7. Save the Children

Save the Children estimates at least 400,000 children are fleeing Ukraine with nothing more than the clothes on their backs and at risk of hunger, illness, trafficking and abuse. The organization’s Ukraine Crisis Relief Fund will provide lifesaving assistance to children and families, like a woman who stayed at a temporary camp with her 4-year-old daughter and 2-year-old son before moving to a reception center where Save the Children runs child-friendly spaces. She told the organization she fled Ukraine with her children in hopes of reaching the Czech Republic where her friends live.

“On the way, we saw planes overhead, and the roads were very busy,” she told the nonprofit. “We saw rockets being fired and destroying buildings. Sirens were constantly blaring. My husband stayed behind. He drove us to the border before going back. We could only bring a few clothes and some medicines.”


UNICEF is helping children in Ukraine, as well as surrounding counties. Services include health care, psychosocial support, protection, education, water and sanitation, as well as the establishment of 26 “Blue Dot” safe spaces along transit routes that can each  provide services to 3,000 to 5,000 people per day. The nonprofit estimates 500,000 of refugees from Ukraine are children.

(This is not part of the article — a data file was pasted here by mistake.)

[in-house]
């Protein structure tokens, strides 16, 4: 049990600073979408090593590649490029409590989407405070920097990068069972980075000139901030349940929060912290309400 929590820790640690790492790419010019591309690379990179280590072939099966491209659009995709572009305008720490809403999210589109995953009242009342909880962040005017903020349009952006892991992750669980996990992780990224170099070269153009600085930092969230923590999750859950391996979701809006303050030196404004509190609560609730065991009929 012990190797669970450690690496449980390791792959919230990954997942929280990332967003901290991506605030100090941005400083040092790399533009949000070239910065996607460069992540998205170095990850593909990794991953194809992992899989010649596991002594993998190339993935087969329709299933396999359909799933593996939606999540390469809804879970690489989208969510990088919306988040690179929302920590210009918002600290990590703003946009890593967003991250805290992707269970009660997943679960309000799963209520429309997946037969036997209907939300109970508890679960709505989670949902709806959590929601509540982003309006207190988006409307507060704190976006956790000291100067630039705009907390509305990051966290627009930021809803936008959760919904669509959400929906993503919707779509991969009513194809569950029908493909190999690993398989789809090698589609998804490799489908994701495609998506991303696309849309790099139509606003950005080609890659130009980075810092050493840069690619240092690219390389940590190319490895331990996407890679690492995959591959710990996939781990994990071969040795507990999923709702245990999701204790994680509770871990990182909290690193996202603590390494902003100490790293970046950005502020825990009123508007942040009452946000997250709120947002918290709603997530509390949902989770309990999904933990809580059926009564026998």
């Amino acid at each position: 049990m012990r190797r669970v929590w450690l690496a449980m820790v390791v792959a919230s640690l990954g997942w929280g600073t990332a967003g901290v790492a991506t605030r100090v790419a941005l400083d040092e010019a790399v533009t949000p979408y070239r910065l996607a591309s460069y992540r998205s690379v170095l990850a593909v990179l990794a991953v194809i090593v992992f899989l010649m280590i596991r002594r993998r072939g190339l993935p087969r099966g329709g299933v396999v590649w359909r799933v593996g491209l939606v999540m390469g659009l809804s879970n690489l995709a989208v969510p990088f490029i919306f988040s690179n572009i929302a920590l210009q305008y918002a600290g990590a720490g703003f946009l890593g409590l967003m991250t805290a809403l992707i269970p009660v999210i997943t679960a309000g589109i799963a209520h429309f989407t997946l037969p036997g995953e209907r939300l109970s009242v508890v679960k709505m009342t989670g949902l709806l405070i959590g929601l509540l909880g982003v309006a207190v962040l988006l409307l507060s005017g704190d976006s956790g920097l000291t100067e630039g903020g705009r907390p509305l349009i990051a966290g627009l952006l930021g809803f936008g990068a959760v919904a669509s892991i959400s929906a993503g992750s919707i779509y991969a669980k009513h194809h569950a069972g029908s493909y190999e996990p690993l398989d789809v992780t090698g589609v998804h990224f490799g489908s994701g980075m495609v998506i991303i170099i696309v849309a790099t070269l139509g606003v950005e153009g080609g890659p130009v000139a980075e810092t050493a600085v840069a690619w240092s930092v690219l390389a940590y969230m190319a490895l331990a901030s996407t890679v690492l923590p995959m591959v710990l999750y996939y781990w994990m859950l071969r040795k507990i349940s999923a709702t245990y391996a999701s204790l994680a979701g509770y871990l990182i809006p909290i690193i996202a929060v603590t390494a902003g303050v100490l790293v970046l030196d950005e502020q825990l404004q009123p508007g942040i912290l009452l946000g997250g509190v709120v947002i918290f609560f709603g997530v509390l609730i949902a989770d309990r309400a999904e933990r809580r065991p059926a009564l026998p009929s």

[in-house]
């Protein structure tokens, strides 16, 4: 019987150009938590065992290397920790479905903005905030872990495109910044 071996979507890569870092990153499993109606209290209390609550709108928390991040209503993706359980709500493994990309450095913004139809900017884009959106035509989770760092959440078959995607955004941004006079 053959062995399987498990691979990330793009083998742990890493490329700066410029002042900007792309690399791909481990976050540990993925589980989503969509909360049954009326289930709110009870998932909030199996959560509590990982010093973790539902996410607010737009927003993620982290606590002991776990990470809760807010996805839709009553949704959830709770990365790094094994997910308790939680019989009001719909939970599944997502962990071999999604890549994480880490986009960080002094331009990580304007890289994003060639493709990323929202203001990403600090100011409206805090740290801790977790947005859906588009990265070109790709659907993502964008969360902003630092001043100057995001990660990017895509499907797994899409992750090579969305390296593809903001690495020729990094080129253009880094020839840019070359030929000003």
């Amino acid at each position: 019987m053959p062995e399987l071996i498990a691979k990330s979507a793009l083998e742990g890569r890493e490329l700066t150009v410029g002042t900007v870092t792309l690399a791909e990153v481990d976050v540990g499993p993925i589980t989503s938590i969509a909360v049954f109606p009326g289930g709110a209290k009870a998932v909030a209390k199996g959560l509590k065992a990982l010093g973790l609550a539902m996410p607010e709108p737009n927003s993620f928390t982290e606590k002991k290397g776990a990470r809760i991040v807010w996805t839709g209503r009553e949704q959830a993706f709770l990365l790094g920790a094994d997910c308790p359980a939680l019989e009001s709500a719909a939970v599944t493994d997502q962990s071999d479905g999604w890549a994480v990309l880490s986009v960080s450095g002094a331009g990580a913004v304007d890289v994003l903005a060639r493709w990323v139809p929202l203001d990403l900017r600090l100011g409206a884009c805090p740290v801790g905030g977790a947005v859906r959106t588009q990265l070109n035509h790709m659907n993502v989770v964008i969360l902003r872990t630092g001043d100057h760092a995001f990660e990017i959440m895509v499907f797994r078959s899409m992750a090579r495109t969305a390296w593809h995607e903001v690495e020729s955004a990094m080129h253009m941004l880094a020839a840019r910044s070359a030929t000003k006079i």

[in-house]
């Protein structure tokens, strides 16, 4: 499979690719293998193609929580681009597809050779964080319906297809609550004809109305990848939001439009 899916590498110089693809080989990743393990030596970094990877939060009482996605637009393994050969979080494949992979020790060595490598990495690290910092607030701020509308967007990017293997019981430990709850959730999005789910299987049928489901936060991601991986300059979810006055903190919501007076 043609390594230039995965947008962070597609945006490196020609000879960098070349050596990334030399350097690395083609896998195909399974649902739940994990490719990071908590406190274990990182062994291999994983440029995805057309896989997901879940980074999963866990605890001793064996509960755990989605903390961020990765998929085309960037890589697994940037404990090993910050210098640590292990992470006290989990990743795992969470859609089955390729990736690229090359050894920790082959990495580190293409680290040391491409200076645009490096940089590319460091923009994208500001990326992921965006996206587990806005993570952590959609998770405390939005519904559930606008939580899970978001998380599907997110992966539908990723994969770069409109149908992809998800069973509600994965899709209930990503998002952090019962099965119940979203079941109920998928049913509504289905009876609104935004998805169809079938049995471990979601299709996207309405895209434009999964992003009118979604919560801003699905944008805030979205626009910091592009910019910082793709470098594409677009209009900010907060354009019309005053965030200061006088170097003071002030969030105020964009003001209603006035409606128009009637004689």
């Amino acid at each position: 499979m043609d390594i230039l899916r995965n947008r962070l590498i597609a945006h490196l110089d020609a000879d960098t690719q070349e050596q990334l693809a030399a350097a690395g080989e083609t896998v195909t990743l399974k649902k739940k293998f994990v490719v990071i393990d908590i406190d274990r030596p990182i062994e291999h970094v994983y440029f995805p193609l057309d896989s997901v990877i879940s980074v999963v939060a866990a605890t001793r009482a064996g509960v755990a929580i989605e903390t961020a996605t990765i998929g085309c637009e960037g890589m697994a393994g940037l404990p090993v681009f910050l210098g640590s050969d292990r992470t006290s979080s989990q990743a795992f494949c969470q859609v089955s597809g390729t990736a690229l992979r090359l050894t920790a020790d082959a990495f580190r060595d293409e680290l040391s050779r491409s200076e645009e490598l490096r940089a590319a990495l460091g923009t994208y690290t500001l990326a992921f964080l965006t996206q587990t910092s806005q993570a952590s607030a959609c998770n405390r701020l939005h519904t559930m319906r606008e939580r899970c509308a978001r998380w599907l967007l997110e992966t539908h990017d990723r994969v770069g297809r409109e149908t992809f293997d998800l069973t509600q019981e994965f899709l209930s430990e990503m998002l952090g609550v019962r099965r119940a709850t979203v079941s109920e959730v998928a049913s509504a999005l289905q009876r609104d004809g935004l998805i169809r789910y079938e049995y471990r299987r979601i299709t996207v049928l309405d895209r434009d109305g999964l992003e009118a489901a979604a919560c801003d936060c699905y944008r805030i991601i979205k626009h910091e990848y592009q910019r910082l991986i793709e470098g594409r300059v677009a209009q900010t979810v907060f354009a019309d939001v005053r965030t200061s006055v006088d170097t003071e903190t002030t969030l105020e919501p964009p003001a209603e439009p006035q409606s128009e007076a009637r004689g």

Sophia, 19, fled her home in Chernivtsi, Ukraine, with her sister, Tania, and her niece — Tania’s daughter — Mia, 2. They crossed the border into Romania on Feb. 27 and were headed to Spain to stay with an uncle until it’s safe to return.

“It was a decision [to leave] taken in just a few moments because the situation in Ukraine is very hard and you don’t know what will be in the next minute — nobody feels safe now in Ukraine,” the 19-year-old told the nonprofit.

9. USA for the UN Refugee Agency

The USA for the UN Refugee Agency estimates one million people have already fled Ukraine while predicting four million in total will be forced to leave if the conflict continues. The organization is distributing emergency supply kits with necessary items, such as thermal blankets and water cans, and setting up transit centers in neighboring countries to assess the needs of refugees.